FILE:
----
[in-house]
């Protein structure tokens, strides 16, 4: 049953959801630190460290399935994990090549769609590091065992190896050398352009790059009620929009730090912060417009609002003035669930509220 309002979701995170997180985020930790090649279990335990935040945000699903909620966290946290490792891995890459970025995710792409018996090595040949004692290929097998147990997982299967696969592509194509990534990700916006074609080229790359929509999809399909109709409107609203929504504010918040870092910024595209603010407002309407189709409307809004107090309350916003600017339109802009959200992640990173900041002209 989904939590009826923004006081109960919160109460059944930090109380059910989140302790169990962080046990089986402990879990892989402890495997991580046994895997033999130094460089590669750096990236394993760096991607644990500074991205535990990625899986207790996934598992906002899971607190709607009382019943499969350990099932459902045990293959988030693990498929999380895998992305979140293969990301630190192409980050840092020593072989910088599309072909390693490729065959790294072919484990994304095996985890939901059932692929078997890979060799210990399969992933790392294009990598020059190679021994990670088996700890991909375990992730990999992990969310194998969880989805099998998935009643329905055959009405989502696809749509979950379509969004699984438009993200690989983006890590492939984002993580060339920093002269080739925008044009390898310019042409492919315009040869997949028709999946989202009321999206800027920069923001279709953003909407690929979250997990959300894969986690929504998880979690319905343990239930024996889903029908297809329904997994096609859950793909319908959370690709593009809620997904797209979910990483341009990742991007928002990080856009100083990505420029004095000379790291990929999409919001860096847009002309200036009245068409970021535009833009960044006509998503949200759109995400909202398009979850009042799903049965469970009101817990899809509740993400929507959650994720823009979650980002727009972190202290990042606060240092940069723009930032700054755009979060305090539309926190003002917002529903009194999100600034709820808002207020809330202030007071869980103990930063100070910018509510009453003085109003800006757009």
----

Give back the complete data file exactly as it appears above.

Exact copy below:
[in-house]
């Protein structure tokens, strides 16, 4: 049953959801630190460290399935994990090549769609590091065992190896050398352009790059009620929009730090912060417009609002003035669930509220 309002979701995170997180985020930790090649279990335990935040945000699903909620966290946290490792891995890459970025995710792409018996090595040949004692290929097998147990997982299967696969592509194509990534990700916006074609080229790359929509999809399909109709409107609203929504504010918040870092910024595209603010407002309407189709409307809004107090309350916003600017339109802009959200992640990173900041002209 989904939590009826923004006081109960919160109460059944930090109380059910989140302790169990962080046990089986402990879990892989402890495997991580046994895997033999130094460089590669750096990236394993760096991607644990500074991205535990990625899986207790996934598992906002899971607190709607009382019943499969350990099932459902045990293959988030693990498929999380895998992305979140293969990301630190192409980050840092020593072989910088599309072909390693490729065959790294072919484990994304095996985890939901059932692929078997890979060799210990399969992933790392294009990598020059190679021994990670088996700890991909375990992730990999992990969310194998969880989805099998998935009643329905055959009405989502696809749509979950379509969004699984438009993200690989983006890590492939984002993580060339920093002269080739925008044009390898310019042409492919315009040869997949028709999946989202009321999206800027920069923001279709953003909407690929979250997990959300894969986690929504998880979690319905343990239930024996889903029908297809329904997994096609859950793909319908959370690709593009809620997904797209979910990483341009990742991007928002990080856009100083990505420029004095000379790291990929999409919001860096847009002309200036009245068409970021535009833009960044006509998503949200759109995400909202398009979850009042799903049965469970009101817990899809509740993400929507959650994720823009979650980002727009972190202290990042606060240092940069723009930032700054755009979060305090539309926190003002917002529903009194999100600034709820808002207020809330202030007071869980103990930063100070910018509510009453003085109003800006757009």